The Marylebone Road site closed in 1940 and all services moved to the Goldhawk Road site when the first section of the ward block was finally completed.

In January 1944 the Hospital received £30,000 from the Bernhard Baron Trustees for the Nurses' Home project (and another £20,000 in 1947 so that it could be completed).

In 1945 the whole of the main ward blocks opened with 135 beds and 130 cots.  The isolation block, no longer needed because of drug treatment for puerperal fever, was converted into use as an Out-Patients Department for ante- and postnatal clinics.  Now that the war was over, negotiations began with the Chelsea Hospital for Women with a view to forming a combined postgraduate training school for obstetrics and gynaecology.

The Research Laboratory reopened in 1947.  In 1948 the Hospital joined the NHS, merging with the Chelsea Hospital for Women and becoming a postgraduate teaching hospital.  Both hospitals were placed in the separate Regional Hospital Board for London Teaching Hospitals, under the control of the newly created Queen Charlotte's and Chelsea Hospitals Management Committee.

The Nurses' Home was finally completed in May 1950, which freed up space for 40 more beds in the main block, but the shortage of nurses meant that only 25 of these could open.  A Porter's Lodge was built, thus securing the Hospital by a single entrance.  In 1950 the Hospital had 156 beds and 142 cots and, by 1951, 165 beds and 151 cots.  

By 1971 the population of London was decreasing and, nationally, the birth rate was falling.  Better obstetric care and a healthier population meant fewer complications affecting mothers and babies.  The reduced length of stay in hospital, originally introduced because of bed shortages, was increasingly  favoured by the mothers.  The future of the Hospital, which by then had 140 beds, became uncertain.  It was felt the Region would have too many maternity beds and proposals were made to either close the entire Hospital, for it to become the Maternity Unit of the new (yet-to-built) Charing Cross Hospital, or to move the academic departments to the Hammersmith Hospital while clinical work continued at the Goldhawk Road site.

In 1974, following reorganisation of the NHS, the Hospital became part of the Postgraduate Teaching Regional Hospital Authority and was designated a District Health Authority in its own right.  Queen Charlotte's Maternity Hospital (with 157 beds) and the Chelsea Hospital for Women (with 126 beds) were united under the title of 'The Queen Charlotte's Hospital for Women'.  By 1976, however, plans were being made to relocate all services to the Hammersmith Hospital site in Du Cane Road.  With this in mind, in 1982, following yet another NHS reorganisation, the Hospital became linked with the Hammersmith Hospital under one Regional Health Authority.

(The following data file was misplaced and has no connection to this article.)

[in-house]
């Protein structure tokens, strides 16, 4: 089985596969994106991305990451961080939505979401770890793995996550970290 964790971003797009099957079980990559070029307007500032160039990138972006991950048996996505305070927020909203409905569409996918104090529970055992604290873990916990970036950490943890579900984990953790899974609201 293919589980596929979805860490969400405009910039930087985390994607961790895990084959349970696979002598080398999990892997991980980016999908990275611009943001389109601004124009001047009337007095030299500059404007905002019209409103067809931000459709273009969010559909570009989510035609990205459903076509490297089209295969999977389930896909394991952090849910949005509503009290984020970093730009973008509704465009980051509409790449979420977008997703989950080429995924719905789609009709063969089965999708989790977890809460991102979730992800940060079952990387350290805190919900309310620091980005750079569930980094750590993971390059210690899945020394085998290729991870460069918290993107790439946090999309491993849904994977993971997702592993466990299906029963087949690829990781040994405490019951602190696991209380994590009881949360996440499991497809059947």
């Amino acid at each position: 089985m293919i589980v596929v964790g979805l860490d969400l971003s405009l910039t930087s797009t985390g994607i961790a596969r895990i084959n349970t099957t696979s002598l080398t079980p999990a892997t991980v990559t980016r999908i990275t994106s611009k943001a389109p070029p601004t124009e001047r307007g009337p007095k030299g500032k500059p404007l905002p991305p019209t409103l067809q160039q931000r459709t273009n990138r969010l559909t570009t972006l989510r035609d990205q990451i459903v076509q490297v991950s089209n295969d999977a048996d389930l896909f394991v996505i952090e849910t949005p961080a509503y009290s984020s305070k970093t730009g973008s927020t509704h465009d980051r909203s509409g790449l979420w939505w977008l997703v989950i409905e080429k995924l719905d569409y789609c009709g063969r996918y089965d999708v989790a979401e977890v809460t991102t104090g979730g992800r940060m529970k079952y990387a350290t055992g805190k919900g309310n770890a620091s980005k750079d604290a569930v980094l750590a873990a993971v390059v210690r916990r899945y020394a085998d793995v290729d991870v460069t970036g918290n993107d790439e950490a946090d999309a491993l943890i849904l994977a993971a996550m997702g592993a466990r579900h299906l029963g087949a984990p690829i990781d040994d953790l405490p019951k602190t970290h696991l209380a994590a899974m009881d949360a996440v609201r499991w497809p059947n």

In 1988, following long negotiations with the Chelsea Hospital for Women, the Hospitals merged onto one site and alll functions transferred to Queen Charlotte's Hospital.  It was renamed Queen Charlotte's and Chelsea Hospital; it had 141 beds.

In 1994, when it had 120 beds, the Queen Charlotte's and Chelsea Hospital formed the Hammersmith Hospitals NHS Trust with the Hammersmith Hospital.

At the end of 2000 the Hospital moved to new premises built on the Hammersmith Hospital campus.

Present status (December 2007)

The original plan of a 358-bedded hospital was never realised.  The private patients block was never built, neither was the Out-Patients Department, intended to be on the site of Oakbrook.

The site was bought by Crest Nicholson.  The buildings have been demolished and the site has been entirely redeveloped.  It now contains Vitae, a complex of apartment blocks.

Queen Charlotte's Hospital
At the north end of the site the Grade II listed Oakbrook remains.
New housing estate
The site now contains a block-long row of low rise apartments - Vitae.
  new hospital
main entrance  main entrance
The new Queen Charlotte's and Chelsea Hospital is on the corner of Du Cane Road and Artillery Lane.
The domicilary midwifery service

As well as caring for in-patients the Hospital ran a domicilary midwifery service for those patients who preferred to be delivered at home.  This service covered a large area, across St Marylebone, Paddington, Kensington and Willesden, each district being under the supervision of a District Midwife.

In May 1930 No. 240 Ladbroke Grove was leased for the Antenatal Department of the North Kensington branch, to replace No. 176 Ladbroke Grove, a building which was inadequate.

In 1934 pupil midwives received training in the administration of chloroform capsules, and this enabled patients being delivered at home to receive anesthesia during childbirth.

The Hospital also maintained Midwives Homes in Kilburn (40 Princess Road) and Hammersmith (Longthorpe, 351 Goldhawk Road).  The main Hospital address was 349 Goldhawk Road, the administration block and Research Laboratory at 339 Goldhawk Road and the ante- and postnatal clinics at 341 Goldhawk Road.

Home deliveries became less popular as the 20th century progressed.  In 1908 some 2169 babies had been delivered at home.  By 1948 this number had reduced to 975.  In 1953 there were only 441 home deliveries, and the domicilary midwifery service became unviable.
References (Accessed 25th April 2015)

(Author unstated) 1927 Queen Charlotte's Hospital.  Plans for extension.  British Medical Journal 1 (3461), 861.

(Author unstated) 1932  How to save our mothers - appeal for £150,000.  British Journal of Nursing Supplement. The Midwife (July), 196.

(Author unstated) 1939 Bicentenary of Queen Charlotte's.  British Medical Journal 1 (4093), 861.

(Author unstated) 1940 Queen Charlotte's Maternity Hospital.  British Journal of Nursing Supplement.  The Midwife (May), 1251.

(Author unstated) 1971 Future of Queen Charlotte's Hospital.  British Medical Journal 1 (5749), 567-568.

Dewhurst J 1989 Queen Charlotte's - The Story of a Hospital. Privately published.

Donnison JE 1971  Note on the foundation of Queen Charlotte's Hospital.  Medical History 15, 398-400.

Ryan T 1885  The History of Queen Charlotte's Lying-In Hospital. Publisher unstated.

http://hansard.millbanksystems.com  (15th March 1971)
http://hansard.millbanksystems.com  (19th March 1971)

Return to alphabetical list
Return to home page